In the TECO case, in contrast, the tribunal actively engaged with the claimant’s assertions that Guatemala’s conduct in relation to the electricity tariff procedure failed to comply with the applicable domestic regulatory framework.  In this regard, the tribunal appeared to have no problem reaching its own conclusion as to the required “link” between such an alleged failure and the State’s treaty obligations under DR-CAFTA, considering in particular that, “a lack of due process in the context of administrative proceedings,” inter alia, would breach the minimum standard as enshrined in the Article 10.5 of the treaty.[7]   Furthermore, the TECO tribunal affirmed that it had the authority to independently apply Guatemalan law to its evaluation of the issues pursuant to ICSID Convention Article 42(1), even though its ultimate finding on liability was – consistent with the instrument of consent – to be made on the basis of the provisions of the DR-CAFTA.[8]     

The decisions in TECO and Iberdrola highlight the persistent complexity and ambiguity in the treatment of law by international arbitral tribunals, including with regard to the scope of authority of such tribunals to make their own determinations about the content of legal standards, rather than merely accepting or rejecting the specific position(s) advocated by the parties.  Particularly in the case of investor-State arbitration, matters can be further complicated by the applicability of more than one system of law; and by the need for the arbitral tribunal to consider itself to be an “instrument” of the applicable domestic law even in cases where the relevant rules are not merely commercial, but instead involve the use of the host State’s public authority.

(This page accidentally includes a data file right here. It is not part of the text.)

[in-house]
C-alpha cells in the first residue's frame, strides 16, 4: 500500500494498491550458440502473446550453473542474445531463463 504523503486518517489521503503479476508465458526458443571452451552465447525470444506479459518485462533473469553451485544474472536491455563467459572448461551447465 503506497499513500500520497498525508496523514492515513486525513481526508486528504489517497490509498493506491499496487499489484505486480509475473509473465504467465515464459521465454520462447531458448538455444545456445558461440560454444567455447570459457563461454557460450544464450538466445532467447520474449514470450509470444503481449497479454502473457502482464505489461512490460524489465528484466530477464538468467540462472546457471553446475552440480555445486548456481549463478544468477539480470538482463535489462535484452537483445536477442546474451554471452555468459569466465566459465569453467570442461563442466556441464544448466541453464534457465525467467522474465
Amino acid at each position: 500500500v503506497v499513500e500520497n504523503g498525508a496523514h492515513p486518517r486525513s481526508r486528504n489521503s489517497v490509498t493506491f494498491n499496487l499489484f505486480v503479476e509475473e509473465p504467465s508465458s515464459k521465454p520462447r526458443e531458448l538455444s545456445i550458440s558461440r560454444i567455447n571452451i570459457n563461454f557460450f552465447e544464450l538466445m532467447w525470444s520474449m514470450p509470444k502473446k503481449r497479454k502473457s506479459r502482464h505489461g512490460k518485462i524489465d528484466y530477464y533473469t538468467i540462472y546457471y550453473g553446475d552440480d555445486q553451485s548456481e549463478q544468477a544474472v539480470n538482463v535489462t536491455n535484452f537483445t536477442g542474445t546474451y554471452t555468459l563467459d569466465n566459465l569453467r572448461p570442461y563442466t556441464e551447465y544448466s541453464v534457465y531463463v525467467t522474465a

Until such ambiguities are resolved, is it incumbent on parties to these proceedings to plead their cases broadly, and to provide ample “evidence” of the content of all the relevant law, whether domestic or international?  That certainly seems to be common practice, although one may question how much additional time and cost it adds to proceedings that already tend to be burdensome for both parties.




[1]              W. Laurence Craig, The Arbitrator’s Mission and the Application of Law in International Commercial Arbitration, 21 Am. Rev. Int’l Arb. 243, 256 (2010).

[2]              ICSID Case No. ARB/10/17, Award of 19 December 2013 (“TECO”).

[3]              ICSID Case No. ARB/09/5, Award of 17 August 2012 (“Iberdrola”).

[4]              Id., para. 349.

[5]              See, e.g., id., para. 315.

[6]              Id., para. 359.

[7]              TECO, para. 457; see generally paras. 454-65.

[8]              Id., paras. 468-70, 500.